[UPDATE: New York Times obit.]
For a few years in the early Nineties I was the rehearsal pianist for the Gregg Smith Singers. It was fabulous training. Everything was new to this Wisconsin farmboy! My girlfriend was a Smith singer, and touring was a madcap adventure that lived on scandal and gossip.
Most important was the music itself, of course. Through that job I briefly met many composers, including several that have gone on to be important in my more recent studies: Hale Smith, Louise Talma, William Duckworth, and Leo Smit.
I played piano for a few pieces in performance. The best was Irving Fine’s The Choral New Yorker, which lay the groundwork for my eventual centennial overview. I remember Gregg telling me that he thought that Irving Fine and Ravel had the best command of harmony, that each chord in their works was a jewel. (“Jewel,” ok, but “best” is a highly debatable opinion.)
Gregg loved all sorts of music, and addition to a steady diet of modern choral composition he would give masterclasses in the Monteverdi Vespers. I asked a lot of questions, and he was always very kind. There was one point when I kept him after rehearsal to look at something in the score of Vespers. Gregg must have liked my enthusiasm for learning, for he suggested I play Hindemith’s The Four Temperaments with orchestra at his music festival in Saranac Lake. I refused, thinking (quite rightly) that it was beyond my capabilities.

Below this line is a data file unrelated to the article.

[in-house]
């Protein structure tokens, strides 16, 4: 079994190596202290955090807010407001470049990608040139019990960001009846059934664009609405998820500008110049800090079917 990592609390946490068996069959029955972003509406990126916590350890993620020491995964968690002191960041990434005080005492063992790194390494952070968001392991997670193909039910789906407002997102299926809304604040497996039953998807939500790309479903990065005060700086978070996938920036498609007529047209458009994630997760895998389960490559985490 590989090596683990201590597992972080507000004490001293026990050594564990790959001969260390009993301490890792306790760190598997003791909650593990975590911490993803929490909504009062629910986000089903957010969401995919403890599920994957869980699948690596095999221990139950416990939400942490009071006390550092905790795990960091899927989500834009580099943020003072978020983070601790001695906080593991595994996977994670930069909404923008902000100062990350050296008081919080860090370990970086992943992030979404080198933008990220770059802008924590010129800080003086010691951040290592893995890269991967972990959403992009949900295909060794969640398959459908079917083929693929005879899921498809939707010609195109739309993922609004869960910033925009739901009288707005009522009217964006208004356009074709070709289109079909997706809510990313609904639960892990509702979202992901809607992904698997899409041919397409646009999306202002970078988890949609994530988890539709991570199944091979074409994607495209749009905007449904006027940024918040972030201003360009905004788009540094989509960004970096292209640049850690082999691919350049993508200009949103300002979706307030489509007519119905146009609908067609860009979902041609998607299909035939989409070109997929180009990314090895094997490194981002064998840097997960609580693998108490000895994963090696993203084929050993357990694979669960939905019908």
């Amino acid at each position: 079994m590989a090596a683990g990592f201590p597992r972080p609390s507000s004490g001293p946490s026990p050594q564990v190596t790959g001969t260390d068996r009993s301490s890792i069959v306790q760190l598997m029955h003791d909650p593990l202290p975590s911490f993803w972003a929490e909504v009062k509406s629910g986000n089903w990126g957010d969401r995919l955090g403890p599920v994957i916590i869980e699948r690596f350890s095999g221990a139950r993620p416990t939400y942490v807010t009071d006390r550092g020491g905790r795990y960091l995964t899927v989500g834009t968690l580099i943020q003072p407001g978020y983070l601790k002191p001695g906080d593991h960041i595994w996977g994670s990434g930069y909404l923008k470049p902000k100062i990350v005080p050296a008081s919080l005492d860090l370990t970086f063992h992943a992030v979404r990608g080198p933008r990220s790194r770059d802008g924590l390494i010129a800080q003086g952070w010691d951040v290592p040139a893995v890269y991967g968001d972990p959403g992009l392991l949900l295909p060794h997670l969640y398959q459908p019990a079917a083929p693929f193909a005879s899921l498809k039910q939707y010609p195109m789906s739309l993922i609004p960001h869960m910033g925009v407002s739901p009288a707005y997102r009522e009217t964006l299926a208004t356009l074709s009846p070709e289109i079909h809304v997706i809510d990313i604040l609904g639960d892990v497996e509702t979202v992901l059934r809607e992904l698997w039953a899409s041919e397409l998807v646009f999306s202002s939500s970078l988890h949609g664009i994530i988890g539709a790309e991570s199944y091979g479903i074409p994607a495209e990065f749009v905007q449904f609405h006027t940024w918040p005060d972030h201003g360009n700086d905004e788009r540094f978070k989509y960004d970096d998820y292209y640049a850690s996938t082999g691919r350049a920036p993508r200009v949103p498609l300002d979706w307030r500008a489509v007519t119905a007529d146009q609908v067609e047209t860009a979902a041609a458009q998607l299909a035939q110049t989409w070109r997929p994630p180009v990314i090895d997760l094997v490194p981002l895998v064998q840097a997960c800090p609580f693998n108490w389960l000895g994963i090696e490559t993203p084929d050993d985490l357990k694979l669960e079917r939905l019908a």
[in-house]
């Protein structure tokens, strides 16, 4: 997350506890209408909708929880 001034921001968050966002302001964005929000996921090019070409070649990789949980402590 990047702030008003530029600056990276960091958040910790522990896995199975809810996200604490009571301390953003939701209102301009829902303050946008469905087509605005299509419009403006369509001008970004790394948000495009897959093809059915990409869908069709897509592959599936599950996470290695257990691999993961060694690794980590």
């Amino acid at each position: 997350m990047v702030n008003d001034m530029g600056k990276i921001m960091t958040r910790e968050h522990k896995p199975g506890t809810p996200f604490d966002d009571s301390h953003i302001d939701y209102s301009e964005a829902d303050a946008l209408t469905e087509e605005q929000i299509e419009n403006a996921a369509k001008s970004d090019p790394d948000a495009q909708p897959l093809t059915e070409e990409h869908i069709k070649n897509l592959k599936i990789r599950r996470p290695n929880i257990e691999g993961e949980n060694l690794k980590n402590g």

One time a percussionist didn’t show for a performance of a Charles Ives Psalm, so I stepped in to play the chime part. It didn’t go so well, and afterward Gregg teased me about how uneven the “bings” and “bongs” were.
For theatrical effect, I was playing the chimes from the back of the hall (not that excuses my performance). Indeed, it was Ives that gave Gregg the inspiration for “Music in Space,” perhaps his most distinctive contribution to latter-day choral music. All of the “Space” repertoire was interesting, but I particularly remember Leo Smit’s sparkling round “Lenten is Come,” sung by the chorus in four (?) parts spread around the venue.
Wow, this brings back memories! “Music in Space,” by God. I just placed an order for the CD to hear this repertoire again. Looking at the tracklist, I’m sure I was the rehearsal pianist for everything, in some cases for the choir’s premiere performance.
It was a great couple of years for me, working with Gregg, his wife Rosalind Rees, and the rest of the singers. Roz had a beautiful voice and was very easy to accompany in her solo features. Another personality that stood out was Walter Richardson, an African-American basso profundo who brought down the house with “Old Man River” at the “cabaret” gigs. We would change keys depending on how low he wanted to go that day.
And of course there was Karen Goldfeder, my girlfriend and soon-to-be first wife. Impossible to believe this was all over twenty years ago!